Does how you gather and consume information matter to anyone beyond yourself?
According to You-Tuber and author John Green, the answer is a resounding YES! He remarks, “The quality of our information directly shapes the quality of our decisions and the quality of our decisions, of course, shapes the quality of our shared experience as humans.”
What strikes me most about this insight is the responsibility that accompanies it. I’ve traditionally thought of being adequately informed and up-to-date on issues of importance as primarily a personal responsibility. John’s remarks reframes this as an interdependent responsibility, one that relies on individuals acting in concert with others in service of a greater good.
This exercise in testing information, insisting on evidence, and checking the reasonableness of the assertions others make with it can only make a difference if a critical mass of stakeholders are willing to engage in the exercise honestly. Without a shared set of established facts and data to ground an issue, meaningful and constructive dialogue is an impossibility. In this scenario, absurdity and ignorance reign as all opinions are equally valid with devastating real-life consequences for others.
Consider the following:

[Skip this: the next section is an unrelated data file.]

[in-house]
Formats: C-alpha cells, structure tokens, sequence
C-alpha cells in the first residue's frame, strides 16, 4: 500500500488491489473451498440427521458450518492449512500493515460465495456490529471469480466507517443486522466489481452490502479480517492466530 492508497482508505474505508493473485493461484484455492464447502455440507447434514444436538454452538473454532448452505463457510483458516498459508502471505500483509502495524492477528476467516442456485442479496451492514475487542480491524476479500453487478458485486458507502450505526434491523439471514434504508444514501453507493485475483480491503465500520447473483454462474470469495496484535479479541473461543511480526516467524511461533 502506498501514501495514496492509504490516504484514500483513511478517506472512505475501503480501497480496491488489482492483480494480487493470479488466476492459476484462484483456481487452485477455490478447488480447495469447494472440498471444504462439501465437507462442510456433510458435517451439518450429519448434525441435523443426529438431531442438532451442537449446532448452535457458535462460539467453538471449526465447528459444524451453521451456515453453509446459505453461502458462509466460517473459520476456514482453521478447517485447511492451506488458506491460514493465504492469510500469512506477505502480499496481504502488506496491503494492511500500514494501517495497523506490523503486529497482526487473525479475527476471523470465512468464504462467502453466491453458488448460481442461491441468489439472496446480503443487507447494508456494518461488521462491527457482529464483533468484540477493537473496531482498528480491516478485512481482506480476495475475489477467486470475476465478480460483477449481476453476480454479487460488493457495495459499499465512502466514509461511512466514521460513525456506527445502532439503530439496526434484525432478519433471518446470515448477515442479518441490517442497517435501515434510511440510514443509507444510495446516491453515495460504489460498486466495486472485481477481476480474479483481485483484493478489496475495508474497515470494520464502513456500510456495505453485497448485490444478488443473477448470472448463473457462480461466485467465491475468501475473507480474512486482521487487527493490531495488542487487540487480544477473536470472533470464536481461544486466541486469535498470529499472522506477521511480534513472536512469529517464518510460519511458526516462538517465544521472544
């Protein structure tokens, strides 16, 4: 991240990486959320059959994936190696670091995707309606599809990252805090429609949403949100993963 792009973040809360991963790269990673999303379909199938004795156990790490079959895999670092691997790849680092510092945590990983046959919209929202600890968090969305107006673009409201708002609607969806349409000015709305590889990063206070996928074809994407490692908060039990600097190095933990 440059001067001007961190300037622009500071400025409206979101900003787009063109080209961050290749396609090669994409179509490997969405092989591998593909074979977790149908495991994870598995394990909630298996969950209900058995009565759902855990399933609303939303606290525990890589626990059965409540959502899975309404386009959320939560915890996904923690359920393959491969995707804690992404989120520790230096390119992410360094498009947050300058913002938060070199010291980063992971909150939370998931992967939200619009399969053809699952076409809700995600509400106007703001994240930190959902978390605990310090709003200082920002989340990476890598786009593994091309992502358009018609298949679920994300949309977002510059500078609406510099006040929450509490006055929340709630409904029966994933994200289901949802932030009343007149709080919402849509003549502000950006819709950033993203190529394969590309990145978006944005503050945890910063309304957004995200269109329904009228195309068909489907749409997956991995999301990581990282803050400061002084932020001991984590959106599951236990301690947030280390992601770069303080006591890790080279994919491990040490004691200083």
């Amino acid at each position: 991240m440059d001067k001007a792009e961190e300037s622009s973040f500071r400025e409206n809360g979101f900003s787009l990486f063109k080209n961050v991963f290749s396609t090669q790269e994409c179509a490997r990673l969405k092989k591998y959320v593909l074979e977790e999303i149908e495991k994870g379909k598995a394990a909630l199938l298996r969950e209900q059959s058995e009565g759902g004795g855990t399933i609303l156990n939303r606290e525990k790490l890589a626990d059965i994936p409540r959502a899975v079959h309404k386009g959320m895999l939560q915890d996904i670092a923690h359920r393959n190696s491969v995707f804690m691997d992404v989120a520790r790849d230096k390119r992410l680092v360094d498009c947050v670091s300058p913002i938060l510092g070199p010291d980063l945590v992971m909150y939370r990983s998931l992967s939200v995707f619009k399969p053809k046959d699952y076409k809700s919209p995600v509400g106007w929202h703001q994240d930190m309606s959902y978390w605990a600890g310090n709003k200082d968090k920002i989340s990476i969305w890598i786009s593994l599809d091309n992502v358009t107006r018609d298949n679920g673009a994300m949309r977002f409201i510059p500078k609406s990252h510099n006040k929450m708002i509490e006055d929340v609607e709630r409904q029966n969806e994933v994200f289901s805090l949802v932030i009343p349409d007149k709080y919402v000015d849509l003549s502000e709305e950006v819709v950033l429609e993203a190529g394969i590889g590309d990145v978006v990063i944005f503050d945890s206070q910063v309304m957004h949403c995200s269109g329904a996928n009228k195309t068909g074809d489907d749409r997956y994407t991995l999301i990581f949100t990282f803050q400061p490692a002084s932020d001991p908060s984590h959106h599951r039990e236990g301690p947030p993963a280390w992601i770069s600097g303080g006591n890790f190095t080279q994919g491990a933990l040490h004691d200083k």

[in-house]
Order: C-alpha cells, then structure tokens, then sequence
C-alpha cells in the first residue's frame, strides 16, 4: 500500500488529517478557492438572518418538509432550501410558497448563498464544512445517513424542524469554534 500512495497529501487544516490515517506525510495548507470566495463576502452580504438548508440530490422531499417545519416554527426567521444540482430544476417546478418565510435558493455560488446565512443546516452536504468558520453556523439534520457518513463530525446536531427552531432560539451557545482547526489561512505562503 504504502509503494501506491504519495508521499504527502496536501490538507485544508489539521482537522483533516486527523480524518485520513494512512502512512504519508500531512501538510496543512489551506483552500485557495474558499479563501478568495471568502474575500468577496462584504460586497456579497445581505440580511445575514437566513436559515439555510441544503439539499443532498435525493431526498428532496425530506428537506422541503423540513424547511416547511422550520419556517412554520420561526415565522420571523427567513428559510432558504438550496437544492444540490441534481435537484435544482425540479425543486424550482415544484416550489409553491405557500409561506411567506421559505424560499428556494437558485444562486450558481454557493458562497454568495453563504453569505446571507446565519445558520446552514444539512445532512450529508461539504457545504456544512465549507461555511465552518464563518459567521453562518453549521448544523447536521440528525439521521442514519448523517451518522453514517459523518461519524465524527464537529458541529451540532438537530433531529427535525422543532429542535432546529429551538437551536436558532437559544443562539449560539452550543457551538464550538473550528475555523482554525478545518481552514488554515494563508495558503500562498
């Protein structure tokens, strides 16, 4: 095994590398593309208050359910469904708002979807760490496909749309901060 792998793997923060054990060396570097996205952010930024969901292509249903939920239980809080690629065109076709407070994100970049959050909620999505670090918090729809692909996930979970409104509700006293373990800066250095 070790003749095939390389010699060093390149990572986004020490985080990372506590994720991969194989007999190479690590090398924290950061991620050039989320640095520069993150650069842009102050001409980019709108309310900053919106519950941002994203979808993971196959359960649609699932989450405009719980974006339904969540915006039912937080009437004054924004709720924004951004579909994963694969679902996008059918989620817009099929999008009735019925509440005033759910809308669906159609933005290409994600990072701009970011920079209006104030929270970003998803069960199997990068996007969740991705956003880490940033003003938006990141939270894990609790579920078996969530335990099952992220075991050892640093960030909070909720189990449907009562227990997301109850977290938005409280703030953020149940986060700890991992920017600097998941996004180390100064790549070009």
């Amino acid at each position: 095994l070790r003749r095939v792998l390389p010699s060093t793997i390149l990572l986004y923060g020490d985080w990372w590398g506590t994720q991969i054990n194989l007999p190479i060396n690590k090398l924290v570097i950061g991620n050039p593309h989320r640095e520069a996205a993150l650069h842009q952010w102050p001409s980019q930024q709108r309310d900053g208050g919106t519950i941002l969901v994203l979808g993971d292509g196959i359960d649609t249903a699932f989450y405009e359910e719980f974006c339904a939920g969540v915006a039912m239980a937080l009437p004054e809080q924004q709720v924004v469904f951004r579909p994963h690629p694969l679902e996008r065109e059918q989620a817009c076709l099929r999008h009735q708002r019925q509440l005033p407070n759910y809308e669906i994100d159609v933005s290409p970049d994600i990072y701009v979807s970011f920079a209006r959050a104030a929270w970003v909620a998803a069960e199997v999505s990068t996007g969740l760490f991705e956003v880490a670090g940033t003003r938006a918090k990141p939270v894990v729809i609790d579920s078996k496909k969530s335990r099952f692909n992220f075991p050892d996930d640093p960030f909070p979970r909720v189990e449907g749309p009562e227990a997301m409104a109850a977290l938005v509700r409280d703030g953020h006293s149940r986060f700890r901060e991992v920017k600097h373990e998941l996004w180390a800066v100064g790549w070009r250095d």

Critical masses of unvaccinated children have sparked outbreaks of disease in multiple states, even a State of Emergency in Washington. This despite the fact that no reputable researcher, physician, or scientist believes there is any evidence to support the claim that vaccines cause autism.
Spurious claims are being made regarding the exact nature of the extremely challenging situation at the US Southern Border. These roundly debunked claims (to include Fox News) were used to justify the longest government shutdown in US history, affecting an estimated 800K civil servants and even more contractors.
Climate change and sea-level rise created climate refugees in multiple areas across the globe. In fact, the Biloxi-Chitimacha-Choctaw Tribe in Louisiana Gulf has already been forced to relocate from their small coastal island.
It is the job of all people to relentlessly seek to understand the world rather than choosing to see the world as we wish. It can be disorienting to abandon the comfortable confines of our own respective worldviews, but it is absolutely necessary. Living a life of truth that is responsive to the needs of those around us absolutely depends on it.
Looking for tools to sharpen your information-assessing skills? Check out John Green’s new CrashCourse playlist that equips users with great new tools to better navigate our information landscape. Let us know what other resources and tools you’ve found to be useful in the comments!